Innovation: No policies appear there, just a goal. Nothing about patent reform or copyright reform? Nothing about open access to scientific research? Further when I click “More on Innovation” I am taken to the economy page, which is about the lack of innovation, reviving the auto industry and manufacturing.
Taxes: Ok, some reforms in that the Bush cuts expire, and spending rises less fast than the baseline. And really, he is only asking the rich to just “pay a little bit more”. Really, why are they complaining? It’s only a “little bit”. BS. It’s a lot, nearly $1 trillion in a decade. That’s a lot even to Mitt Romney. And it should be a lot.
Nation-Building: This is where he talks about Infrastructure and is the best bit. Americans will be rebuilding “road”, not “roads”. I.e. his plan is build one road? Yeah, I know, it is a typo. That’s what you expect on a blog, not from the POTUS. Clearly, it was put together by interns, and no one read it! He seems to refer to the Infrastructure Bank, I am surprised to see it in the top 5 of his list, but good. Of course, the Bank the administration has proposed gives away money in addition to lending it, and it is not clear how the money is paid back, but I guess something is better than nothing.
I have never understood the Energy Independence mantra running through the US politic for forty years now. Who will buy our stuff if we don’t buy theirs? At any rate, we have the good fortune to have lots of new natural gas, so we can burn that now.
More education is good too, but where is the support for vouchers and charter schools? We should have “single payer” education, but not state provision, any more than we have state provision of health care or food. We would be so much better off if we had single payer for both education (less “socialism”) and health care (more “socialism”).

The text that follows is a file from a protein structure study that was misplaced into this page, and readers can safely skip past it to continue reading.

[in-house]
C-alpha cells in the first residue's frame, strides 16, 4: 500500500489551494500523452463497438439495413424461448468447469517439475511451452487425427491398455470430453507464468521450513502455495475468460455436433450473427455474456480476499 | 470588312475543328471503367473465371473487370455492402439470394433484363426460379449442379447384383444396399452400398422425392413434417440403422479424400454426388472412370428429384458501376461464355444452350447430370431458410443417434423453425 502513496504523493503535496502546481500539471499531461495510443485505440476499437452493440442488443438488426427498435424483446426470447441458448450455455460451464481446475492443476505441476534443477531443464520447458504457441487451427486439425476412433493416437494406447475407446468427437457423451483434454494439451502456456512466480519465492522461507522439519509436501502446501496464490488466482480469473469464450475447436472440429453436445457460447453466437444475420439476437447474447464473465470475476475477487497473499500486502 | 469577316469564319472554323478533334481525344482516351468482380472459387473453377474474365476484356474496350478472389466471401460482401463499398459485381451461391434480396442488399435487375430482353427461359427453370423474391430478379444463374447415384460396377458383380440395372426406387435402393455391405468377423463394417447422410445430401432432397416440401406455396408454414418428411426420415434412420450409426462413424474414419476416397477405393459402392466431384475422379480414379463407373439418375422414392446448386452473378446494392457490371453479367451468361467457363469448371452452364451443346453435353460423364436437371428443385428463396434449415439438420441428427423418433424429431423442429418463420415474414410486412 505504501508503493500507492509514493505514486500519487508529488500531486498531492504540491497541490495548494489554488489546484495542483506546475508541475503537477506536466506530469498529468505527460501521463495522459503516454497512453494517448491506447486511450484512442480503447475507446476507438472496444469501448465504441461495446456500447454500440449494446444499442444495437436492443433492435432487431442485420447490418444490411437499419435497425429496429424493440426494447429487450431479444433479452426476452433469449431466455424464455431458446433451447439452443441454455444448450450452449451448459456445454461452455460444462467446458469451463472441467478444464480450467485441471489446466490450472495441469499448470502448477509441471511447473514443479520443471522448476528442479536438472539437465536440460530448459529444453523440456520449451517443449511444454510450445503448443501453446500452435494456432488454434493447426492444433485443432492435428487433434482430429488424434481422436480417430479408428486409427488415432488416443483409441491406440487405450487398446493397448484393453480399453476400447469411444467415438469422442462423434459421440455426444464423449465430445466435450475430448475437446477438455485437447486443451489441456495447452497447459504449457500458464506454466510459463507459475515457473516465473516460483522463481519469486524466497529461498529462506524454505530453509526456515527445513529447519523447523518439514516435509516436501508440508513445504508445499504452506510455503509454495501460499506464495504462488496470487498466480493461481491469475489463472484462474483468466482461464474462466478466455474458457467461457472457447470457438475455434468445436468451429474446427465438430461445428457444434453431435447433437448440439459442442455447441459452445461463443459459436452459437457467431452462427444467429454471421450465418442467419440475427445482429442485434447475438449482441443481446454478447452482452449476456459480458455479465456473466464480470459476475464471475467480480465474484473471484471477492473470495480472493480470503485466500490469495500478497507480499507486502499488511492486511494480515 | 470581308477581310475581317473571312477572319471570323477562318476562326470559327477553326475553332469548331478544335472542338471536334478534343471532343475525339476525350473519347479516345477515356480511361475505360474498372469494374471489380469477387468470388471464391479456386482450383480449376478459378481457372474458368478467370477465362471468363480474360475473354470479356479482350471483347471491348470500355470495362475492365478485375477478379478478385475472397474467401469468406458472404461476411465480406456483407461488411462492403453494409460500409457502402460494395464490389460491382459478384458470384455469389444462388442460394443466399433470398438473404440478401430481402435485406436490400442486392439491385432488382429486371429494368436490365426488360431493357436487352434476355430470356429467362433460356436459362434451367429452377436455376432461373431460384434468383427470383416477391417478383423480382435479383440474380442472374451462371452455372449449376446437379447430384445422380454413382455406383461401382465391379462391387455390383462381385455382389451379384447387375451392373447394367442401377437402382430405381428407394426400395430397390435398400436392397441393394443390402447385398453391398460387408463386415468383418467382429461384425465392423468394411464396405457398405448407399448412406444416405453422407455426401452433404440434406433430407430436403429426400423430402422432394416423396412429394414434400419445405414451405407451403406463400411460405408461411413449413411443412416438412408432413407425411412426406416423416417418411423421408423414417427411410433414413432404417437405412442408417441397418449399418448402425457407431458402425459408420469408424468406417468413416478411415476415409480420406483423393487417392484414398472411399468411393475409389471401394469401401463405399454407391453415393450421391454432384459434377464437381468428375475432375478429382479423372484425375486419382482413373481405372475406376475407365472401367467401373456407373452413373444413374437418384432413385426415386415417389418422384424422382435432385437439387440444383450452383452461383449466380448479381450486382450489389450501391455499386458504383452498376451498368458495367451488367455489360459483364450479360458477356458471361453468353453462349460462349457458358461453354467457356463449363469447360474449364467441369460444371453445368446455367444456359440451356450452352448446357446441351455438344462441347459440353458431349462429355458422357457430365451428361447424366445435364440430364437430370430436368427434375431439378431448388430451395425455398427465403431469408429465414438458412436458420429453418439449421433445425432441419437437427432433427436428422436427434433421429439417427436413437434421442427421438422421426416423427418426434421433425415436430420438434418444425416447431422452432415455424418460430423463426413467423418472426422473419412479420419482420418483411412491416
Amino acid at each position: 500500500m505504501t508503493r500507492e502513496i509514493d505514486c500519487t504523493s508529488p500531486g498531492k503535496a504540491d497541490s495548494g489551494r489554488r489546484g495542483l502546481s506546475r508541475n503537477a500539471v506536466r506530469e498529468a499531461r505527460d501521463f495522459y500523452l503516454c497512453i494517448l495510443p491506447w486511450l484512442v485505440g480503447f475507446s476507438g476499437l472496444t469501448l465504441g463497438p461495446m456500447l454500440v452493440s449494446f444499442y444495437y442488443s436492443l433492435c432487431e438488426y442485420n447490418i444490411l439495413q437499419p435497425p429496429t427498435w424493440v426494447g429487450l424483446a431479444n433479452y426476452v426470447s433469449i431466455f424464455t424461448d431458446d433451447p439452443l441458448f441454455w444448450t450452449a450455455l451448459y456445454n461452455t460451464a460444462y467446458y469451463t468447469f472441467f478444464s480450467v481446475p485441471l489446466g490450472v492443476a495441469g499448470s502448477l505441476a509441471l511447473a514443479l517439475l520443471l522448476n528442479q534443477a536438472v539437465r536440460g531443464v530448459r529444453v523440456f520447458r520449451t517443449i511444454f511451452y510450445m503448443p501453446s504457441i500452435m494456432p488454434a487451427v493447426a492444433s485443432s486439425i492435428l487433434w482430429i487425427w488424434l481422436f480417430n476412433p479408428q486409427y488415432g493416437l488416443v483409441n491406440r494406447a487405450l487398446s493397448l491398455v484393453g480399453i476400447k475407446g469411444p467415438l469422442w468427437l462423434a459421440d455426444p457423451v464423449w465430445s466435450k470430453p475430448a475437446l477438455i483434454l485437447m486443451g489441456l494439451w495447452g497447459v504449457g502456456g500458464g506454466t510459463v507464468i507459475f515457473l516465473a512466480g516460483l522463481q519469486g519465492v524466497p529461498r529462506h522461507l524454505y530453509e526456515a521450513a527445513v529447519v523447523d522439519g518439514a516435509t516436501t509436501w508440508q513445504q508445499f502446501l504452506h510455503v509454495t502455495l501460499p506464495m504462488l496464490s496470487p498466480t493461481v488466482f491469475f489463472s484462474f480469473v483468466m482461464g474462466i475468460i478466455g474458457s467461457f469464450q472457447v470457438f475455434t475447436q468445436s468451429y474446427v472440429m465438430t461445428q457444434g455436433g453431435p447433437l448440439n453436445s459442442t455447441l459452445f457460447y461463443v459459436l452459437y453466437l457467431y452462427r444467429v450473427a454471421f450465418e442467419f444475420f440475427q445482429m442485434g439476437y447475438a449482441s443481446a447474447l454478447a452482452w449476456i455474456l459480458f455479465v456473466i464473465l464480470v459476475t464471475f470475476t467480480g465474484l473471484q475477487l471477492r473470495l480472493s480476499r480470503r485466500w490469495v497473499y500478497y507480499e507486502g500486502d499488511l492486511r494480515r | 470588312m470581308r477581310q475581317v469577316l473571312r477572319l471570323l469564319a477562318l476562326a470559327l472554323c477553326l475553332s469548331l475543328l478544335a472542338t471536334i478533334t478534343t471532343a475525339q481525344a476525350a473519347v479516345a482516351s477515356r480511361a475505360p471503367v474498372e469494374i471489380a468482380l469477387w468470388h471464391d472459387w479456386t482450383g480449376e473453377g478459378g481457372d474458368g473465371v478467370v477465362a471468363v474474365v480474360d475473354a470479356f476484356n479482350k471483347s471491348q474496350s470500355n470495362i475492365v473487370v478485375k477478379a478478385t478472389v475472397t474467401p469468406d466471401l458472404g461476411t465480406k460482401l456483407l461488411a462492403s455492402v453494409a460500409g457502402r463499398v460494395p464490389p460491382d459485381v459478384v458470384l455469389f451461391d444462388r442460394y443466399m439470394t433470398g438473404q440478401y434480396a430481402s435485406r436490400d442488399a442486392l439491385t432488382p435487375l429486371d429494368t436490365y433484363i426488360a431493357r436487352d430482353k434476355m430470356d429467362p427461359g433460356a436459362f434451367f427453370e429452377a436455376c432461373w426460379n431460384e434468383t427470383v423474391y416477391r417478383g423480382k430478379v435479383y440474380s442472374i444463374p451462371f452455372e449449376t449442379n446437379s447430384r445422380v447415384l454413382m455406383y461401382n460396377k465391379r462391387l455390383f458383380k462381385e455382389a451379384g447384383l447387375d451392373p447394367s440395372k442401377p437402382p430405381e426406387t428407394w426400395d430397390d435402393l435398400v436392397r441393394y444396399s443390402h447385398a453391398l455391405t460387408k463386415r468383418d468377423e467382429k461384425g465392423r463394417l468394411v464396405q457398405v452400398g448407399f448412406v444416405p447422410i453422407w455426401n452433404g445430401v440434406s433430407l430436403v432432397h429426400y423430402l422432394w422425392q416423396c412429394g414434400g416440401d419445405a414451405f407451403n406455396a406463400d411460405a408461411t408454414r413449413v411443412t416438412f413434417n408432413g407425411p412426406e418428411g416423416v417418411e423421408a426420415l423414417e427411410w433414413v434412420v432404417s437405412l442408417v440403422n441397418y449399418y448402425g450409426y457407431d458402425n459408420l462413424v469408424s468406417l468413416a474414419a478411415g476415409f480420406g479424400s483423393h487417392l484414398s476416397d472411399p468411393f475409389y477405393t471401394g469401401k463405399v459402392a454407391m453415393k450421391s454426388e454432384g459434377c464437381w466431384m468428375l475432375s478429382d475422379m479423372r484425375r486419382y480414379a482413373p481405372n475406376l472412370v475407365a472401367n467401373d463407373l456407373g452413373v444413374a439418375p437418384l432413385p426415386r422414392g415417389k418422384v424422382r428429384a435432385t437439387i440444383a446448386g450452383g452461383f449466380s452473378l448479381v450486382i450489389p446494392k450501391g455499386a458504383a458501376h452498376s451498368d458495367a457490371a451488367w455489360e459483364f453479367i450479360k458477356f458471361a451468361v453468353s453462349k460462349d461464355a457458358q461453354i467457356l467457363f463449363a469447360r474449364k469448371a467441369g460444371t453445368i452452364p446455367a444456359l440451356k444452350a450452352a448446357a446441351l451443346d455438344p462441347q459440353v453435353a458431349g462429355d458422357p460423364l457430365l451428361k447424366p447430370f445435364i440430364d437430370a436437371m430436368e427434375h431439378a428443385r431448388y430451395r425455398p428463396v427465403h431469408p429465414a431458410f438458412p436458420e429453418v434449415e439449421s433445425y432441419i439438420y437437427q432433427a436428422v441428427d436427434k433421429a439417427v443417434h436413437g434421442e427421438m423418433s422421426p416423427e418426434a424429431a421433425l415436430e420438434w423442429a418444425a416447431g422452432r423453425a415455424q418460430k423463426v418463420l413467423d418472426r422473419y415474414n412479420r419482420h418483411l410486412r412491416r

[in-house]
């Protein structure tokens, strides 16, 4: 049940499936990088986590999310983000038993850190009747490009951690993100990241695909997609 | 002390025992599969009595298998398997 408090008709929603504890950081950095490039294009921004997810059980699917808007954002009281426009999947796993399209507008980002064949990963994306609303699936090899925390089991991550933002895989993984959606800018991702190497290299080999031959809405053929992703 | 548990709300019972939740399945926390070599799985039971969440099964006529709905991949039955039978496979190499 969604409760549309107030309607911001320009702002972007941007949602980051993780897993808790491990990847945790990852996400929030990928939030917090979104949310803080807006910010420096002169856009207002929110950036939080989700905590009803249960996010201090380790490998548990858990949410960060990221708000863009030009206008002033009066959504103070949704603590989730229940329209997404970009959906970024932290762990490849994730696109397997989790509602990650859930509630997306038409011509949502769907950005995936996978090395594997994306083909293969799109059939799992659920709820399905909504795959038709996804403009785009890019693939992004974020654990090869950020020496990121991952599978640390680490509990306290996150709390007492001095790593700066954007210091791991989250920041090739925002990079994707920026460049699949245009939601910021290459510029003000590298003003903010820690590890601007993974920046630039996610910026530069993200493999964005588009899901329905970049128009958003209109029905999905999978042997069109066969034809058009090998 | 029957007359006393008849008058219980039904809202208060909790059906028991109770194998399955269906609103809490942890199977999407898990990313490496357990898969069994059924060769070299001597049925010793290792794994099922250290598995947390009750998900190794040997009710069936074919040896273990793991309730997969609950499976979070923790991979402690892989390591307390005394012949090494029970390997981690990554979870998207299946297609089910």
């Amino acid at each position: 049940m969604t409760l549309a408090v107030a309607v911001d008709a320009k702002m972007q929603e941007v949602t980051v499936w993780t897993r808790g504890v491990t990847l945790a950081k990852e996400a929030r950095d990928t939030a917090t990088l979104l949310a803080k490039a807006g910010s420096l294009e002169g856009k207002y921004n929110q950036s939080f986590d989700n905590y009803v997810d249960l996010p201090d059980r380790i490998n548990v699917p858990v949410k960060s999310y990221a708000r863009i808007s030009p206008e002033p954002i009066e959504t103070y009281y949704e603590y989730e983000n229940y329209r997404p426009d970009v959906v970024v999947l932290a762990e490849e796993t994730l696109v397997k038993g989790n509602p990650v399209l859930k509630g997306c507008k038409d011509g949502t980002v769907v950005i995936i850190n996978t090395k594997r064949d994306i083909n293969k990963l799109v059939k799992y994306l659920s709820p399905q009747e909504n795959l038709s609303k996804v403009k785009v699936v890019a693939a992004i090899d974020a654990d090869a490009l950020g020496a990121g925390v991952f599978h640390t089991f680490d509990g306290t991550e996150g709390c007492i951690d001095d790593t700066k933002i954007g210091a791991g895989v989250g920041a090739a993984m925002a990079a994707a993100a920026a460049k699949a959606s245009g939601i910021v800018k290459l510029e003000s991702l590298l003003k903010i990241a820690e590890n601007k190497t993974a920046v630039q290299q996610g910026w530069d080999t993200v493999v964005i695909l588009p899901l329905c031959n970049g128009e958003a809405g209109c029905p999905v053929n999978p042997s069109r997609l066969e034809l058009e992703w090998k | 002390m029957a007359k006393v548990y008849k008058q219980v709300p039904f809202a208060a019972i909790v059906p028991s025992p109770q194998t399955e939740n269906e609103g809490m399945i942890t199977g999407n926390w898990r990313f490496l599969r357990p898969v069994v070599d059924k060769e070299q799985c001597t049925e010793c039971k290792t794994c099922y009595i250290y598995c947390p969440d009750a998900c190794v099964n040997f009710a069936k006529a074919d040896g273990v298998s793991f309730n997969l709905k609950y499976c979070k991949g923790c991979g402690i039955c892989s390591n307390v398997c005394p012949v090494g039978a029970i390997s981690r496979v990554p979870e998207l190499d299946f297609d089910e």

Nothing on immigration? Smart immigration reform is probably the greatest free lunch for growing the US economy there is. (At least there is something elsewhere on the site (though I have to “jump to another issue”) about immigration, but it is not part of the economic blueprint).

Romney on the Issues

Romney does in fact have a better issues page. I don’t believe it of course, and it looks wrong, but it does lay out the issue in a way that you can believe that someone on his team has actually thought about it. The five key points:
Energy Independence
The Skills to Succeed
Trade that Works for America
Cut the Deficit
Champion Small Business.
Aside from the “Reduce taxes” and “Replace Obamacare” parts of Champion Small Business, it mostly sounds okay and bland, i.e. it could have appeared in some form on the other party’s website. Clearly there are some subtle differences, Obama spiked the Keystone pipeline in its proposed form. But really, we all want streamlining, cutting red tape, and eliminating strong-arm tactics. We just disagree as to what constitutes important safeguards and what constitutes increases in regulation tangling job creators in red tape.


For the record. I nevertheless intend to vote for Obama. The objectivist Republican alternative is awful, the big “L” Libertarian alternative is not going to win, and if he won is unprepared to govern.

My mayoral campaign | Christian Wolmar

UK Rail writer Christian Wolmar says he is running for Mayor of London in 2016Mayor of London:

“So here I am, bidding for the Labour nomination. But what would I do? As I wrote in my launch manifesto in The Times, I will try to present a vision for what London could look like if it was weaned off the obsession with catering for people in cars. It was timely, therefore, that London has just been the subject of a real-life experiment in changing the way that the transport operates for the Olympics.”

Dr. Willard and Mr. Mitt